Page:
With this week's launch of Fedora 21, here's a performance comparison of the new Fedora Linux release compared to the Arch-based Antergos rolling-release distribution, Debian GNU/Linux Jessie, openSUSE Tumbleweed, CentOS Linux 7, and Ubuntu 14.10.
These six Linux distributions were all tested with the same hardware that came down to an MSI X99S SLI PLUS motherboard with Intel Xeon E5-2687W v3 ten-core processor plus Hyper Threading. The system also had 16GB of quad-channel DDR4 memory, 80GB Intel SSD, and Radeon HD 7850 graphics.
All six Linux distributions were tested with their default installation settings and packages.
Today's Catalyst 14.12 for Linux delivers OpenCL 2.0 support, VA-API video decoding with H.264/VC-1/MPEG-2/MPEG-4 format support, and distribution-specific packages offered at AMD.com for Ubuntu and Red Hat. There's also many bug fixes, support for modern kernel versions / xorg-server, potential performance improvements, and a range of other work.
It's been a while since last running any open-source vs. closed-source Linux graphics driver benchmarks with AMD Kaveri APUs, but with being busy adding some Kaveri systems to the new Linux test farm, I ran some fresh Linux GPU driver tests on an AMD A10-7800 system. Here's results on Ubuntu 14.10 -- plus with Linux 3.18 and Mesa 10.5-devel -- while compared to the latest Catalyst binary blob.
Due out next week is a very significant update to AMD's Catalyst Linux graphics driver as they continue to work towards the unified AMD Linux driver strategy.
There hasn't been an AMD Catalyst Linux update in more than two months but it looks like the update due out next week will be worth the wait. This next AMD Catalyst Linux update due out on Tuesday, 9 December, will bring VA-API video decoding support (finally an alternative to using the ill-adopted, AMD-specific XvBA API), OpenGL ES 3.0 support, OpenCL 2.0, AMD FreeSync support on Linux, OpenMP 3.1 over HSA, and Linux packaging improvements. There's also 5K x 3K display support, frame pacing for Dual Graphics, and other enhancements for both the Windows and Linux graphics drivers. At least under Windows, there's very significant performance optimizations due out too.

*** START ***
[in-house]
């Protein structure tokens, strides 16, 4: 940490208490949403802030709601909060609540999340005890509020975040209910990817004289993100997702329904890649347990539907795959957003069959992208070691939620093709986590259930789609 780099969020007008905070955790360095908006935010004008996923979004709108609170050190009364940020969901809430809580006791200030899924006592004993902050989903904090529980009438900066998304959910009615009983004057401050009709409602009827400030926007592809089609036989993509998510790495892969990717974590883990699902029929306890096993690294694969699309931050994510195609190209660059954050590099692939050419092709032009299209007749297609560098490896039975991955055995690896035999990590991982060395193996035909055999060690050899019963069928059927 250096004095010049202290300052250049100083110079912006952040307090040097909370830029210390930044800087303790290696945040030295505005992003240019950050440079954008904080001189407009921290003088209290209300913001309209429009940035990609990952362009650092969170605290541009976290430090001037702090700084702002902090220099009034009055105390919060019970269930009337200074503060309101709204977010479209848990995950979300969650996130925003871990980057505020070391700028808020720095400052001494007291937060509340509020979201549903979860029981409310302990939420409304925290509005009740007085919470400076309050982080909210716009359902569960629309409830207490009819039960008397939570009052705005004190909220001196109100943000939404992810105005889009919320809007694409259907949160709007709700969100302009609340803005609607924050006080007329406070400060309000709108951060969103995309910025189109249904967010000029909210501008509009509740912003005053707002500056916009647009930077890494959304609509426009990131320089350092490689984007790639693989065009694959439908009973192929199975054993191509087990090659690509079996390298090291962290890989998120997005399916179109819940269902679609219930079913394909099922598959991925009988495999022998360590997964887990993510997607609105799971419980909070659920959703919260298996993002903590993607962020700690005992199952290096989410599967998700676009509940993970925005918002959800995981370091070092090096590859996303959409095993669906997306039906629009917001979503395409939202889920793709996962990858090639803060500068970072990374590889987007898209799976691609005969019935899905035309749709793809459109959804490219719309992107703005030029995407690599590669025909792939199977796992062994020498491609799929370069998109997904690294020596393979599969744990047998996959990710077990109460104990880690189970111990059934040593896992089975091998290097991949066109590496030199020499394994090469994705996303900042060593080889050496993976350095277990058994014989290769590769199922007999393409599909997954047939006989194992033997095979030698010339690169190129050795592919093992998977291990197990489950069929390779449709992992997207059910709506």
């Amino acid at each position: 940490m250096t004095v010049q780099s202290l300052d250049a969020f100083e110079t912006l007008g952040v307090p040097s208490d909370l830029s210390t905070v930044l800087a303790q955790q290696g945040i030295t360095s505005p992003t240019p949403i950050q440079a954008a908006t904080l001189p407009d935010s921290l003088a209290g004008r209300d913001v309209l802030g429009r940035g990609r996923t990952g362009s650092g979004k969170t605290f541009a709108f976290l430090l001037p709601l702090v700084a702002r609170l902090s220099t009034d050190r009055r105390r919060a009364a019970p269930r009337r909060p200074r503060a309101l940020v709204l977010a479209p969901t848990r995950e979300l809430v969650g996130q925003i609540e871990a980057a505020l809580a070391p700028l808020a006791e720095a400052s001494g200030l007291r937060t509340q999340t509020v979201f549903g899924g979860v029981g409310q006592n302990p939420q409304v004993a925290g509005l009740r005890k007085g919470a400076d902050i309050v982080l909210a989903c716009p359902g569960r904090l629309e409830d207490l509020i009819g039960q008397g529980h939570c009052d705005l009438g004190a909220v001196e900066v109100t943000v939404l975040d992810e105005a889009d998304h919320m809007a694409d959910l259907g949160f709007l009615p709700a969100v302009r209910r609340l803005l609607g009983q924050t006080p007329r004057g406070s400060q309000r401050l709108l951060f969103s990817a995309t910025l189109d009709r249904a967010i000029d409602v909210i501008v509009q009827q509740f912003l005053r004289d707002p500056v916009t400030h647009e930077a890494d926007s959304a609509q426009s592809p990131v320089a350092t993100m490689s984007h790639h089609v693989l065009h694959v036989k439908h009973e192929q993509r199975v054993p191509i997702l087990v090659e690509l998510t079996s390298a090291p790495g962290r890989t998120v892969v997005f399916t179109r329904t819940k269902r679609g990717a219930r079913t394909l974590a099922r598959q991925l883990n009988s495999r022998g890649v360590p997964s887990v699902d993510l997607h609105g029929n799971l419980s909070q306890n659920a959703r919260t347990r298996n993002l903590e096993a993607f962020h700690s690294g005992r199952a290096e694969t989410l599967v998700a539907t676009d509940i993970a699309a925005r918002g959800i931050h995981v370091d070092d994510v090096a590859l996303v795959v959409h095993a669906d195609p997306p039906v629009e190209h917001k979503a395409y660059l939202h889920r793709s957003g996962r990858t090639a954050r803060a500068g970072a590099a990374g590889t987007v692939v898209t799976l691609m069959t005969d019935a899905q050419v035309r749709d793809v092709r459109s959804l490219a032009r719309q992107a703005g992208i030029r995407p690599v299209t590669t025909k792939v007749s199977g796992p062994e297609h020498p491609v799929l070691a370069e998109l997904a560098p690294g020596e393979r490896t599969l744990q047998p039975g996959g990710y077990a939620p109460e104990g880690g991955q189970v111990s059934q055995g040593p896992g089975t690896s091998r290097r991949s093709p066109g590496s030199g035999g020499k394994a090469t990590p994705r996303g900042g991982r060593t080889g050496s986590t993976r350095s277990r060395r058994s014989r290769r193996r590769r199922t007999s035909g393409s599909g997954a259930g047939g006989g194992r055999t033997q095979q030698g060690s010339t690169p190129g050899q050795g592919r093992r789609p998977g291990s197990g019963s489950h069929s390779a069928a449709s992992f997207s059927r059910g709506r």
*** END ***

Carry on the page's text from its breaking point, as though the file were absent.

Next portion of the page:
Fedora 21 is due out in a few days and as such I've been busy extensively testing and benchmarking this first Fedora Linux update in a year. To not much surprise given the close package versions to Ubuntu 14.10, Fedora 21 isn't performing very differently from the Ubuntu Utopic Unicorn.
Most of the Linux distribution performance comparisons don't turn up much assuming the Linux kernel, compiler, and Mesa components are close to the same version. From there it mostly comes down to the defaults for the CPU scaling driver/governor, I/O scheduler, etc. With Fedora 21 compared to Ubuntu 14.10 and Ubuntu 14.04.1 LTS, the results are very close.